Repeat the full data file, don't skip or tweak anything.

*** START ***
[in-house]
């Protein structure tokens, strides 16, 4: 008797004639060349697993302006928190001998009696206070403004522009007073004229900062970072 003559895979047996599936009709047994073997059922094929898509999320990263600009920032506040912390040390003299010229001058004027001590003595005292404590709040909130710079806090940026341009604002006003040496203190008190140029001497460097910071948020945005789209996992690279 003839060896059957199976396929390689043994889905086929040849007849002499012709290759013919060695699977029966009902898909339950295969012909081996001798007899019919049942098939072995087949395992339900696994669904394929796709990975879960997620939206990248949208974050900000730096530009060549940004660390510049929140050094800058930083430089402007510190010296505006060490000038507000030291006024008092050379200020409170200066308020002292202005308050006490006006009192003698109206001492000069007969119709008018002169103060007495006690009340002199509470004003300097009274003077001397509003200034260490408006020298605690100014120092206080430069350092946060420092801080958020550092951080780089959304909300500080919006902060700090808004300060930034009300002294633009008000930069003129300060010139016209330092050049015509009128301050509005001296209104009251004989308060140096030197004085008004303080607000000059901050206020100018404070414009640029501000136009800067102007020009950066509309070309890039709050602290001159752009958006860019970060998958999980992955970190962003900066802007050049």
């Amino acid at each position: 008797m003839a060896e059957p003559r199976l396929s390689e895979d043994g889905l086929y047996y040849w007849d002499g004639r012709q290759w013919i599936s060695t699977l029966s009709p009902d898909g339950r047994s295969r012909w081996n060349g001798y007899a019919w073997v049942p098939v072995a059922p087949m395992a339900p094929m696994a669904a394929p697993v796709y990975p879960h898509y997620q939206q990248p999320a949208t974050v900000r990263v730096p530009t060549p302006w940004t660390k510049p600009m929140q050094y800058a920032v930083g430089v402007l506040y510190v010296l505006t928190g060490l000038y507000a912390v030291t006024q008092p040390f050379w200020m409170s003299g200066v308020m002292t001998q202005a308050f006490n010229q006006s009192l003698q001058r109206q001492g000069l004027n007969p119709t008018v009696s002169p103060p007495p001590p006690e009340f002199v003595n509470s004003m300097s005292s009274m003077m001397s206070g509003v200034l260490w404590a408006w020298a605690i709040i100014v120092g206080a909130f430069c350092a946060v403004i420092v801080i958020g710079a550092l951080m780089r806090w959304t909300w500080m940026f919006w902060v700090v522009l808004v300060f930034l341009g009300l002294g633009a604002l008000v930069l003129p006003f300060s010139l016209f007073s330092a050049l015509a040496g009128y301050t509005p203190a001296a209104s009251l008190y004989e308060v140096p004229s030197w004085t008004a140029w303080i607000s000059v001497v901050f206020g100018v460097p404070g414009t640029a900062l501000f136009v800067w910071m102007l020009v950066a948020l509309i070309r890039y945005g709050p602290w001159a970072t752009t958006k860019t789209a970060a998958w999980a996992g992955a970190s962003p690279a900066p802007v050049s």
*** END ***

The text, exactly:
[in-house]
């Protein structure tokens, strides 16, 4: 008797004639060349697993302006928190001998009696206070403004522009007073004229900062970072 003559895979047996599936009709047994073997059922094929898509999320990263600009920032506040912390040390003299010229001058004027001590003595005292404590709040909130710079806090940026341009604002006003040496203190008190140029001497460097910071948020945005789209996992690279 003839060896059957199976396929390689043994889905086929040849007849002499012709290759013919060695699977029966009902898909339950295969012909081996001798007899019919049942098939072995087949395992339900696994669904394929796709990975879960997620939206990248949208974050900000730096530009060549940004660390510049929140050094800058930083430089402007510190010296505006060490000038507000030291006024008092050379200020409170200066308020002292202005308050006490006006009192003698109206001492000069007969119709008018002169103060007495006690009340002199509470004003300097009274003077001397509003200034260490408006020298605690100014120092206080430069350092946060420092801080958020550092951080780089959304909300500080919006902060700090808004300060930034009300002294633009008000930069003129300060010139016209330092050049015509009128301050509005001296209104009251004989308060140096030197004085008004303080607000000059901050206020100018404070414009640029501000136009800067102007020009950066509309070309890039709050602290001159752009958006860019970060998958999980992955970190962003900066802007050049």
């Amino acid at each position: 008797m003839a060896e059957p003559r199976l396929s390689e895979d043994g889905l086929y047996y040849w007849d002499g004639r012709q290759w013919i599936s060695t699977l029966s009709p009902d898909g339950r047994s295969r012909w081996n060349g001798y007899a019919w073997v049942p098939v072995a059922p087949m395992a339900p094929m696994a669904a394929p697993v796709y990975p879960h898509y997620q939206q990248p999320a949208t974050v900000r990263v730096p530009t060549p302006w940004t660390k510049p600009m929140q050094y800058a920032v930083g430089v402007l506040y510190v010296l505006t928190g060490l000038y507000a912390v030291t006024q008092p040390f050379w200020m409170s003299g200066v308020m002292t001998q202005a308050f006490n010229q006006s009192l003698q001058r109206q001492g000069l004027n007969p119709t008018v009696s002169p103060p007495p001590p006690e009340f002199v003595n509470s004003m300097s005292s009274m003077m001397s206070g509003v200034l260490w404590a408006w020298a605690i709040i100014v120092g206080a909130f430069c350092a946060v403004i420092v801080i958020g710079a550092l951080m780089r806090w959304t909300w500080m940026f919006w902060v700090v522009l808004v300060f930034l341009g009300l002294g633009a604002l008000v930069l003129p006003f300060s010139l016209f007073s330092a050049l015509a040496g009128y301050t509005p203190a001296a209104s009251l008190y004989e308060v140096p004229s030197w004085t008004a140029w303080i607000s000059v001497v901050f206020g100018v460097p404070g414009t640029a900062l501000f136009v800067w910071m102007l020009v950066a948020l509309i070309r890039y945005g709050p602290w001159a970072t752009t958006k860019t789209a970060a998958w999980a996992g992955a970190s962003p690279a900066p802007v050049s």